In re Icon Health and Fitness (Fed. Cir. 2007).
ICON has been a party in more than 50 patent infringement lawsuits and has asserted its treadmill patent (5,676,624) against at least six defendants. In the midst of litigation, ICON also filed for reexamination, and now appeals the PTO’s final rejection of its patent to the CAFC.
ICON admits that all but one of the claimed elements are disclosed in a Danmark International advertisement. The remaining element, a gas stabilizing spring, is found in Teague where it is used to assist in opening and closing of a Murphy style bed.
Reasonably Pertinent Art: To be used in an obviousness rejection, prior art must be “reasonably pertinent to the problem addressed” by the patent applicant. Usually this is satisfied by references in the same field of technology or that address the same problem. Here, the CAFC saw enough similarity to find the bed art pertinent:
“Nothing about Icon’s folding mechanism requires any particular focus on treadmills; it generally addresses problems of supporting the weight of such a mechanism and providing a stable resting position. Analogous art to Icon’s application, when considering the folding mechanism and gas spring limitation, may come from any area describing hinges, springs, latches, counterweights, or other similar mechanisms—such as the folding bed in Teague.”
Although the patent applicant lost this argument, this portion of the case is good news for applicants – because of what the opinion did not say. Specifically, the court could have begun with the announcement that “In KSR, the Supreme Court expanded the notion of pertinent obviousness-type prior art when it announced that ‘patent examiners should look [beyond] the problem the patentee was trying to solve.’ . . .” Instead, the CAFC decided to stick to its narrower jurisprudence.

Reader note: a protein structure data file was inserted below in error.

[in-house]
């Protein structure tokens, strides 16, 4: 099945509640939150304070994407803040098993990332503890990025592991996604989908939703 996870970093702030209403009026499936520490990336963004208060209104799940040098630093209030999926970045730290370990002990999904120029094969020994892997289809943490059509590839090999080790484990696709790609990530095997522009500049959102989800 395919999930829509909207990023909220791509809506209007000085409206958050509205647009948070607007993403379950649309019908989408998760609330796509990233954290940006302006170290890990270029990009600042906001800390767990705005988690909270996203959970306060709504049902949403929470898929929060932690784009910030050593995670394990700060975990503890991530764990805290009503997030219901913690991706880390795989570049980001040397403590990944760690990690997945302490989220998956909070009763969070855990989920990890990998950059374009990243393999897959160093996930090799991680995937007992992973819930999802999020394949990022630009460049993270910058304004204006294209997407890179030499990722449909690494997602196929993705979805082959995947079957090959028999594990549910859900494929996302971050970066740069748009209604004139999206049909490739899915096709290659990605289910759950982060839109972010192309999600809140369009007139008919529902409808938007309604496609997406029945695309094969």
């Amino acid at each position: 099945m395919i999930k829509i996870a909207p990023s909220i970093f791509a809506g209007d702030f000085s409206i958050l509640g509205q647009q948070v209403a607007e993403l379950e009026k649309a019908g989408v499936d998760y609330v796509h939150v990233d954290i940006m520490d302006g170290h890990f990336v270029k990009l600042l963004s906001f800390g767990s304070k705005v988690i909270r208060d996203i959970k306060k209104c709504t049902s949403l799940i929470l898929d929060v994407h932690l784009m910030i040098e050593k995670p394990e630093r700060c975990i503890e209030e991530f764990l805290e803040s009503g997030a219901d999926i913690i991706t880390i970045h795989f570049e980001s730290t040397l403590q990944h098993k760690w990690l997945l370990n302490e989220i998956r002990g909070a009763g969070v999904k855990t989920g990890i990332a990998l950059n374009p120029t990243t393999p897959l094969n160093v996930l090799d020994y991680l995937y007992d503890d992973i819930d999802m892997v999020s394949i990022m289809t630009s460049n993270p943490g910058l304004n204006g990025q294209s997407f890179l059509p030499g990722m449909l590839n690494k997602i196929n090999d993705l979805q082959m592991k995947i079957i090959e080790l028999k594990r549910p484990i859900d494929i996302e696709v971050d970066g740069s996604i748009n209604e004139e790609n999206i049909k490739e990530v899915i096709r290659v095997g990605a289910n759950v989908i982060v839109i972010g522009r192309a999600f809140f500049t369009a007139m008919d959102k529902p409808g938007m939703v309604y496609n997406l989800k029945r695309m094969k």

All elements = Obvious: Under KSR, once the elements are shown in reasonably pertinent art, then an obviousness determination is as simple as connecting the dots. The court says as much:
[W]hile perhaps not dispositive of the issue, the finding that Teague, by addressing a similar problem, provides analogous art to Icon’s application goes a long way towards demonstrating a reason to combine the two references.
Here, the Court explained a connection be tween Teague and the claimed invention by showing that both used the spring in similar ways.
- A report from Steve Sereboff indicates that the PTO has already taken this decision to heart in its new examiner training: “Basically, the examiners can make a prima facie case of obviousness simply by showing that all of the elements in the claim were known.”